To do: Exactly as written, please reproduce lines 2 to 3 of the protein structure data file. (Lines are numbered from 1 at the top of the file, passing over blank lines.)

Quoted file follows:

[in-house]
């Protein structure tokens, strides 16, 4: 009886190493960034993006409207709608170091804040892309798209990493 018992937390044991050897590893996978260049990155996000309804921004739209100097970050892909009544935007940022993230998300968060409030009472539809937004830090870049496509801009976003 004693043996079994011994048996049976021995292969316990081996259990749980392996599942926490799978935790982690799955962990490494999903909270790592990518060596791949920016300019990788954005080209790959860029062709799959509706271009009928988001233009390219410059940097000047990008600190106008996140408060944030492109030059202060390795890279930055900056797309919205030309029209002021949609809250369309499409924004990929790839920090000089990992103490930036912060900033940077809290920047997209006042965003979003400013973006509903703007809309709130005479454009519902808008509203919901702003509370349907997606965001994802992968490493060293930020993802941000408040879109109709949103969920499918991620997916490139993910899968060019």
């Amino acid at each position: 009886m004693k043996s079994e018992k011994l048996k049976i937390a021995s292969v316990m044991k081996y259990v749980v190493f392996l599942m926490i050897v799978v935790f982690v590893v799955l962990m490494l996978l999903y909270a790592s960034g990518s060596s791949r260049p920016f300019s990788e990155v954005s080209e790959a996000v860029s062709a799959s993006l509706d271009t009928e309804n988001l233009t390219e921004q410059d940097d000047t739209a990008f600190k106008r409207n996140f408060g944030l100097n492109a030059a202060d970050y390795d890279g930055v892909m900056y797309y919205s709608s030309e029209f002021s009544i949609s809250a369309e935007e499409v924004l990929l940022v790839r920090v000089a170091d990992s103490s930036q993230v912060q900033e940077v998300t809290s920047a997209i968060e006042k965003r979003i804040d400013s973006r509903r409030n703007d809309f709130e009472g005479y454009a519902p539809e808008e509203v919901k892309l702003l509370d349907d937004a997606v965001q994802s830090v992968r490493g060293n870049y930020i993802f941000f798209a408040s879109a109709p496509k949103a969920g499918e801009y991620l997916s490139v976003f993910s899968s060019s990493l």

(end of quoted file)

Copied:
């Protein structure tokens, strides 16, 4: 009886190493960034993006409207709608170091804040892309798209990493 018992937390044991050897590893996978260049990155996000309804921004739209100097970050892909009544935007940022993230998300968060409030009472539809937004830090870049496509801009976003 004693043996079994011994048996049976021995292969316990081996259990749980392996599942926490799978935790982690799955962990490494999903909270790592990518060596791949920016300019990788954005080209790959860029062709799959509706271009009928988001233009390219410059940097000047990008600190106008996140408060944030492109030059202060390795890279930055900056797309919205030309029209002021949609809250369309499409924004990929790839920090000089990992103490930036912060900033940077809290920047997209006042965003979003400013973006509903703007809309709130005479454009519902808008509203919901702003509370349907997606965001994802992968490493060293930020993802941000408040879109109709949103969920499918991620997916490139993910899968060019």
């Amino acid at each position: 009886m004693k043996s079994e018992k011994l048996k049976i937390a021995s292969v316990m044991k081996y259990v749980v190493f392996l599942m926490i050897v799978v935790f982690v590893v799955l962990m490494l996978l999903y909270a790592s960034g990518s060596s791949r260049p920016f300019s990788e990155v954005s080209e790959a996000v860029s062709a799959s993006l509706d271009t009928e309804n988001l233009t390219e921004q410059d940097d000047t739209a990008f600190k106008r409207n996140f408060g944030l100097n492109a030059a202060d970050y390795d890279g930055v892909m900056y797309y919205s709608s030309e029209f002021s009544i949609s809250a369309e935007e499409v924004l990929l940022v790839r920090v000089a170091d990992s103490s930036q993230v912060q900033e940077v998300t809290s920047a997209i968060e006042k965003r979003i804040d400013s973006r509903r409030n703007d809309f709130e009472g005479y454009a519902p539809e808008e509203v919901k892309l702003l509370d349907d937004a997606v965001q994802s830090v992968r490493g060293n870049y930020i993802f941000f798209a408040s879109a109709p496509k949103a969920g499918e801009y991620l997916s490139v976003f993910s899968s060019s990493l």